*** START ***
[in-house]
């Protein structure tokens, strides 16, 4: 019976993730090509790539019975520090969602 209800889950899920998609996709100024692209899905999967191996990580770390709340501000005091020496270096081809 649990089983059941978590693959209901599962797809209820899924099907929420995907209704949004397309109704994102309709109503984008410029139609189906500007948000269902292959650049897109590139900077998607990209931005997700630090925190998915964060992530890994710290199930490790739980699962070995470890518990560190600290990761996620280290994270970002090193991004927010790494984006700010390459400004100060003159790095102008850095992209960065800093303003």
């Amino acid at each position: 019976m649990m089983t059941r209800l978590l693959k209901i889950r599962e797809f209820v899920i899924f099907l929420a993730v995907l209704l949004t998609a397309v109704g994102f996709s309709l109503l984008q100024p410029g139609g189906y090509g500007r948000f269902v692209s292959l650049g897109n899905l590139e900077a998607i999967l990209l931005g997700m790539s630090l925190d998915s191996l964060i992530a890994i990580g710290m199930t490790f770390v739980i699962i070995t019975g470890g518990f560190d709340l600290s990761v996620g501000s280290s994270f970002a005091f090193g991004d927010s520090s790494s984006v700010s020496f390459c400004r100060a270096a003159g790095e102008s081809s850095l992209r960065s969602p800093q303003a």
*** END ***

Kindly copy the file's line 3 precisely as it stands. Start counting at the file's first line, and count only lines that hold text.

């Amino acid at each position: 019976m649990m089983t059941r209800l978590l693959k209901i889950r599962e797809f209820v899920i899924f099907l929420a993730v995907l209704l949004t998609a397309v109704g994102f996709s309709l109503l984008q100024p410029g139609g189906y090509g500007r948000f269902v692209s292959l650049g897109n899905l590139e900077a998607i999967l990209l931005g997700m790539s630090l925190d998915s191996l964060i992530a890994i990580g710290m199930t490790f770390v739980i699962i070995t019975g470890g518990f560190d709340l600290s990761v996620g501000s280290s994270f970002a005091f090193g991004d927010s520090s790494s984006v700010s020496f390459c400004r100060a270096a003159g790095e102008s081809s850095l992209r960065s969602p800093q303003a």